I wear a lot of hats in my business.
Print and Web Designer, occasional mild Web Developer, PR, Advertiser, Salesman, Marketer, Customer Care, and more—a lot, but not Accountant.
I hate accounting.
I hate paying taxes as much as the next, though I believe in many of the social safety nets they support (not taking the bait…). It’s not just the number-crunching that keeps that hat off my noggin—it’s that experience proves I make small problems bigger. Which means more number-crunching. Which inexorably leads to bigger problems.
So I pay an accountant a few times a year to do the heavy lifting. Graciously, she doesn’t charge much. She was recommended by an accountant-friend’s accountant. That is, she was recommended by a stranger.
Because I hate accounting, I’m willing to put up with some inconvenience.
The first time I met her, I drove 25 miles roundtrip. Granted, in Albuquerque, that’s not considered much. After a few more of those, I found it easier, and cheaper, to mail the printed documents the government sends, and email the rest. That she’s fast on email is definitely a plus.
But…she’s doesn’t appear to want my business much. It’s true, I don’t make her job easier, which she makes that clear with her tone. She doesn’t listen to me very well, either.
Most of the year I don’t have to engage with her. In my more enlightened moments, I wonder if we’re communicating like intergenerational sandpaper; if she’s used to being brash, and I’m used to being spoken to nicely. But knowing I’m going to be chastised, or get curt answers, without the frills of “thank you,” or “good to hear from you,” doesn’t remind me of that old-time business hospitality. And it doesn’t make me want to give her my money. In fact, it makes me not want to give her anything.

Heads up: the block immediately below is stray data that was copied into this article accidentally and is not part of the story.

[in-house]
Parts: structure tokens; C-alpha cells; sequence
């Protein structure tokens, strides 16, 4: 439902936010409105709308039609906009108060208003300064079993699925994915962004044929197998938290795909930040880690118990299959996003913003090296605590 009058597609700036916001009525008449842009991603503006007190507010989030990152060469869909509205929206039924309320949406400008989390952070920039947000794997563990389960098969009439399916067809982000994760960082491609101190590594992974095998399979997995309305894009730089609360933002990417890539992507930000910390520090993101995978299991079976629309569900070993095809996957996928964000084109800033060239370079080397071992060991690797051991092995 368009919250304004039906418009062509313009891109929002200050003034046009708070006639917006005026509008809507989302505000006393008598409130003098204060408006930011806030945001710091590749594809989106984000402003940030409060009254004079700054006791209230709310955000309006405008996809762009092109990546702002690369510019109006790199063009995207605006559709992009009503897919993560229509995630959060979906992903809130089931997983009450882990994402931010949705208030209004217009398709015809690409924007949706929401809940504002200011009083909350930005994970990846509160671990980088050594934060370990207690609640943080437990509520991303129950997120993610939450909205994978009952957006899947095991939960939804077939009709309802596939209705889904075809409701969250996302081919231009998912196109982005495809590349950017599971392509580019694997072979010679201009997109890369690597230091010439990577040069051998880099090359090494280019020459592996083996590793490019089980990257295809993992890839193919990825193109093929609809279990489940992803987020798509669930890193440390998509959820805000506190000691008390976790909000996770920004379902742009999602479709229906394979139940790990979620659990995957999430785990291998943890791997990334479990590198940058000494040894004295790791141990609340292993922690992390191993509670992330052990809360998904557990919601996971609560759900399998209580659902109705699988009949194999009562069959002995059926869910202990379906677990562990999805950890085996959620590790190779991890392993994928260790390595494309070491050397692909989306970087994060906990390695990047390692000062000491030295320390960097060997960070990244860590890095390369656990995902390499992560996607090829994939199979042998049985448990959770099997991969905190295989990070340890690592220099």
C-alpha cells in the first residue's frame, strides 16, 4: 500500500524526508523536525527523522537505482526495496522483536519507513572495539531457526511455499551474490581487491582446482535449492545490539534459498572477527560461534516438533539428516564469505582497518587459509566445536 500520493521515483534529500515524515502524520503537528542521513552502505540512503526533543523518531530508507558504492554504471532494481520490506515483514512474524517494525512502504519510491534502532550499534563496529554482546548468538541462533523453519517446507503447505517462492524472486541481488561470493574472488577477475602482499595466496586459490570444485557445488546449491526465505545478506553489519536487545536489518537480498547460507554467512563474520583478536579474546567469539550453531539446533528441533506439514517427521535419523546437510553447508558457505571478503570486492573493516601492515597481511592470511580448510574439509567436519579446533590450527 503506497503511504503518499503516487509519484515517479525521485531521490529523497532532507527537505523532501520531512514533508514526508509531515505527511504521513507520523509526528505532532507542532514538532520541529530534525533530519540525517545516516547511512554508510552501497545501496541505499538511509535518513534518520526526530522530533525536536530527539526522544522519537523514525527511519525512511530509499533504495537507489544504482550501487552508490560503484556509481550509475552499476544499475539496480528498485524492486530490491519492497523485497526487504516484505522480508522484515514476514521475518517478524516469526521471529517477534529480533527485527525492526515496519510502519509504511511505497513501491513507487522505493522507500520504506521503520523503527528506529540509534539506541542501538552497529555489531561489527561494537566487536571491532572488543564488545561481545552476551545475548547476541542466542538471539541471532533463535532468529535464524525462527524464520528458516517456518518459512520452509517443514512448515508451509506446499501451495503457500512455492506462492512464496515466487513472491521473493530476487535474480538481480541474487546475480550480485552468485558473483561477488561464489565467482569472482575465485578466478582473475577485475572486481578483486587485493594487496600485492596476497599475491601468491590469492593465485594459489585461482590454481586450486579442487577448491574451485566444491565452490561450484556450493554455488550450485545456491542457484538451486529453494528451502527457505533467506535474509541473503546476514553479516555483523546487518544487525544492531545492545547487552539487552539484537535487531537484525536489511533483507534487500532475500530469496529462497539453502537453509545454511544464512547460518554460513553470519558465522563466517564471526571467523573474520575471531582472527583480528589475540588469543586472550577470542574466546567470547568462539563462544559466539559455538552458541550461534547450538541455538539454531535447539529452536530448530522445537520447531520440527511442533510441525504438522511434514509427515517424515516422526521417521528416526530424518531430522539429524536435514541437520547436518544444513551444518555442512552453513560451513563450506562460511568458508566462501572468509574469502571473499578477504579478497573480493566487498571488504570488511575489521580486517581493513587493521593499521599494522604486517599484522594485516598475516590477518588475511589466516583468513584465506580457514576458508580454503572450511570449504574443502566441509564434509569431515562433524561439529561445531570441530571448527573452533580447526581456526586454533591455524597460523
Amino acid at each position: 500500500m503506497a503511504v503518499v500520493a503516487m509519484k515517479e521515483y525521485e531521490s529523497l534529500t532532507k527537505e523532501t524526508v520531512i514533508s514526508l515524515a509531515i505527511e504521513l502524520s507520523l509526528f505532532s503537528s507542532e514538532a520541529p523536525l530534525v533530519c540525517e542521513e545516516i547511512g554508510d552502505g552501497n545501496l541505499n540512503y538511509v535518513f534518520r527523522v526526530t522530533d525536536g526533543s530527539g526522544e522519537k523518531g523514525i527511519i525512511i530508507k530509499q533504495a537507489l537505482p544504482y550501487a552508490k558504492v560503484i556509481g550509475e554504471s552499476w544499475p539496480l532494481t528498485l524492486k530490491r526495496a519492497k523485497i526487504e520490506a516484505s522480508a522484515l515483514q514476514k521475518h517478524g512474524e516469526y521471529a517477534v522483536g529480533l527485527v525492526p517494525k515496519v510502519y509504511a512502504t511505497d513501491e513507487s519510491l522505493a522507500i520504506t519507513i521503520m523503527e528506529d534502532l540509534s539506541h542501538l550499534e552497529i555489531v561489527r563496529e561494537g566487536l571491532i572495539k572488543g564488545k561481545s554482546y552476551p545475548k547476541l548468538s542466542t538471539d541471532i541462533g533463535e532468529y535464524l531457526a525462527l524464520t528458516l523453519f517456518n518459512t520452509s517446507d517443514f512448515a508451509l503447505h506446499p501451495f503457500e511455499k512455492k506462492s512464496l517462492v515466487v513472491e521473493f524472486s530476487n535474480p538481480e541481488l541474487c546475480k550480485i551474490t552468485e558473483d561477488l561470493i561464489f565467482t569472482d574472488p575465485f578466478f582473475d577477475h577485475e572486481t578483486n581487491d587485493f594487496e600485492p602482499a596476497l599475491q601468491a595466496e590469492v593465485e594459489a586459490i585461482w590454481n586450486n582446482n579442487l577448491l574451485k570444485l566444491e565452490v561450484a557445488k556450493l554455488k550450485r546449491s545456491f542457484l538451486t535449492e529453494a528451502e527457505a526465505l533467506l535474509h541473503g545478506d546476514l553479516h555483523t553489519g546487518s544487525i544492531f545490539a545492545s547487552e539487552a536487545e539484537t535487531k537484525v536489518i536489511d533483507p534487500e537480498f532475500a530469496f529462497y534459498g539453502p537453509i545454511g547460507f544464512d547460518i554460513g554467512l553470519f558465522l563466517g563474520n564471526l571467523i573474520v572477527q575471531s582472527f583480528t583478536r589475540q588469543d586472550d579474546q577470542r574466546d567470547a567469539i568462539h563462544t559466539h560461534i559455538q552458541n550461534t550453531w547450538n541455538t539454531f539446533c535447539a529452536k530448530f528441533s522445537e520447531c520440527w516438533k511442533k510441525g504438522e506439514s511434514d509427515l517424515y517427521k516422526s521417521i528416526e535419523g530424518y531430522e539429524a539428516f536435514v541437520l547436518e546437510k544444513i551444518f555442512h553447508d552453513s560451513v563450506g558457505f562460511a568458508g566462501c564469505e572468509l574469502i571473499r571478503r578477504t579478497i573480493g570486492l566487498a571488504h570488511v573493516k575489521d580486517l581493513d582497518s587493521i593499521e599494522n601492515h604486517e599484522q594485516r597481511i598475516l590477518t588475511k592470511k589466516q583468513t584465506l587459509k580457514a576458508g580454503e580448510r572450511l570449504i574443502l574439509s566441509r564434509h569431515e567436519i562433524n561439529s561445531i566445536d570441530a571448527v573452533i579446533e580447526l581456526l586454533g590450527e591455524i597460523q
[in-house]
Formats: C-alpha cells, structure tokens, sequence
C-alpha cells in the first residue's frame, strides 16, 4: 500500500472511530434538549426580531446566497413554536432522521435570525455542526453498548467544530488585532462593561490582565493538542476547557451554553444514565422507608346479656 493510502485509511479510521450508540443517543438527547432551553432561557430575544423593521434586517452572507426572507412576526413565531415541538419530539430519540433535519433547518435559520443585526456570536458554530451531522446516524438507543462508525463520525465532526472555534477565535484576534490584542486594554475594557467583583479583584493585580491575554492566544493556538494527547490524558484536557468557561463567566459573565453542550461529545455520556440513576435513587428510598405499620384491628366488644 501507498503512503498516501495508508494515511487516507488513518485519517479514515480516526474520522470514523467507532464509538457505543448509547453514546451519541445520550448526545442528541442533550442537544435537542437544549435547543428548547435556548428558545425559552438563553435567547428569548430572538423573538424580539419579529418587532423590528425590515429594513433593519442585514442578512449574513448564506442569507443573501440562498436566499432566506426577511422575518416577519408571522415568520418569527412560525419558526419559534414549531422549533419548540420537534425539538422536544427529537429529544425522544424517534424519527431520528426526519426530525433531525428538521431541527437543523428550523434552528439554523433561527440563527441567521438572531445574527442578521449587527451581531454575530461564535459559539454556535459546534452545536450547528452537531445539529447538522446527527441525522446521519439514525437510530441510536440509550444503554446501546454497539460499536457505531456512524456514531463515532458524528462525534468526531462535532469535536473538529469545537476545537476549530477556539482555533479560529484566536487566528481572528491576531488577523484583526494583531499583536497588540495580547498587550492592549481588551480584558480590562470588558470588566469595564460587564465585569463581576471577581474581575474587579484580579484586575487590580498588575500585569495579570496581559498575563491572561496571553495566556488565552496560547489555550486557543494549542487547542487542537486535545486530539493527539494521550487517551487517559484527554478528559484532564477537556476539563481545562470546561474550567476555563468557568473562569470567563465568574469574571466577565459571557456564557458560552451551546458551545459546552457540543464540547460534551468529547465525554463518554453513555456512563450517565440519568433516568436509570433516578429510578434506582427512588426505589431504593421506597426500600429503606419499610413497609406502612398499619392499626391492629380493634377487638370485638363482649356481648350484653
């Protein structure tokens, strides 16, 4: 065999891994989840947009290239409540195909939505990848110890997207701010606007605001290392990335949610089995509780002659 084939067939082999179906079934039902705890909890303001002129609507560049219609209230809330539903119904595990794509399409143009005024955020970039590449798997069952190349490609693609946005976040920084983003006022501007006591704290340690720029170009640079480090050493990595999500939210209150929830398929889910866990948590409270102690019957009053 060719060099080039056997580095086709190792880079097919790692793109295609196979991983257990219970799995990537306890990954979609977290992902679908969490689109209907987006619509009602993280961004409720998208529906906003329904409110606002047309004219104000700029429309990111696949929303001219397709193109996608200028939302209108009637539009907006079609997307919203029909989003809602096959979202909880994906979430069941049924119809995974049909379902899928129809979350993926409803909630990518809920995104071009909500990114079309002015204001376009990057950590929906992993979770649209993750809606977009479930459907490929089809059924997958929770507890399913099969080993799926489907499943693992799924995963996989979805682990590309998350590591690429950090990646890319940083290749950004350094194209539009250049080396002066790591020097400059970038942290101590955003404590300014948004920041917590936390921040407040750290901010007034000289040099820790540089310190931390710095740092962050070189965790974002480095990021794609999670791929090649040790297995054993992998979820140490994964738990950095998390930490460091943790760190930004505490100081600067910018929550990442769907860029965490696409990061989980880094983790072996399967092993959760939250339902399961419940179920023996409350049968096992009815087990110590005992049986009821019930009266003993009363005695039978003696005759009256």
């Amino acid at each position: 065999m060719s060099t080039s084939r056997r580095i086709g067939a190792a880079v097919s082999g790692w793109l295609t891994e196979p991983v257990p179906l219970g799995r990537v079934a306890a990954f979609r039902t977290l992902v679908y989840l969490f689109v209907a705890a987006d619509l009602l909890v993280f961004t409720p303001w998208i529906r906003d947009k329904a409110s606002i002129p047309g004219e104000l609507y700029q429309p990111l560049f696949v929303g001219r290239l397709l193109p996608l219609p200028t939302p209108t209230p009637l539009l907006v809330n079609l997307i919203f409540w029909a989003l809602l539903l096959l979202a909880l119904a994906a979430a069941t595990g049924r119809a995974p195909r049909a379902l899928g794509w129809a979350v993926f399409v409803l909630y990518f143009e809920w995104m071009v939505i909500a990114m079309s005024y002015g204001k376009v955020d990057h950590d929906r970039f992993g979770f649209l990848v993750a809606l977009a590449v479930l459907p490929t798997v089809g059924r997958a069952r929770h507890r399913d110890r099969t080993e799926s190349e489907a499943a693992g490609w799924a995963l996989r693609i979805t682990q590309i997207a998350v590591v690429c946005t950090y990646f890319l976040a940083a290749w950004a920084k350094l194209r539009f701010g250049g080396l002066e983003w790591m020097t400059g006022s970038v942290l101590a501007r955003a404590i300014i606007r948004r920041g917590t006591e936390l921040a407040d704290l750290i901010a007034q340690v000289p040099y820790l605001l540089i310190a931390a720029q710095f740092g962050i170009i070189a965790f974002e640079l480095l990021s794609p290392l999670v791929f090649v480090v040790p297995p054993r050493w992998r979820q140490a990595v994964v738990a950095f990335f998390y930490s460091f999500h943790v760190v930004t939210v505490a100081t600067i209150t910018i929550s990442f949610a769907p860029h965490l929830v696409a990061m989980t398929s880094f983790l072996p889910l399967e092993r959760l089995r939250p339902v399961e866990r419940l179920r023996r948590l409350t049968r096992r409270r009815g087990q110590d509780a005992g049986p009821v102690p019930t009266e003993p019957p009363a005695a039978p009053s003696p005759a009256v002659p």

Guess I’ve found yet another way to procrastinate my taxes.
Every time I need accounting done, I think the same thing: You’re capitalizing on my discomfort.
Not only is that disrespectful, it’s not good business (because it’s disrespectful). If she’s not careful, I’m going to get tired of being treated like an annoyance, and bring my meager business elsewhere. And, of course, talk shit about you whenever appropriate—which will cost a lot more than my meager, more-busywork-creating business.
In fact, I feel 2014’s going to be the year for housecleaning. I’ll file this next to Saying No to Unreasonable Client Requests, Charging More for Faster and Better, and Maintaining Working-Hours Boundaries.
Photo by Emergency Brake.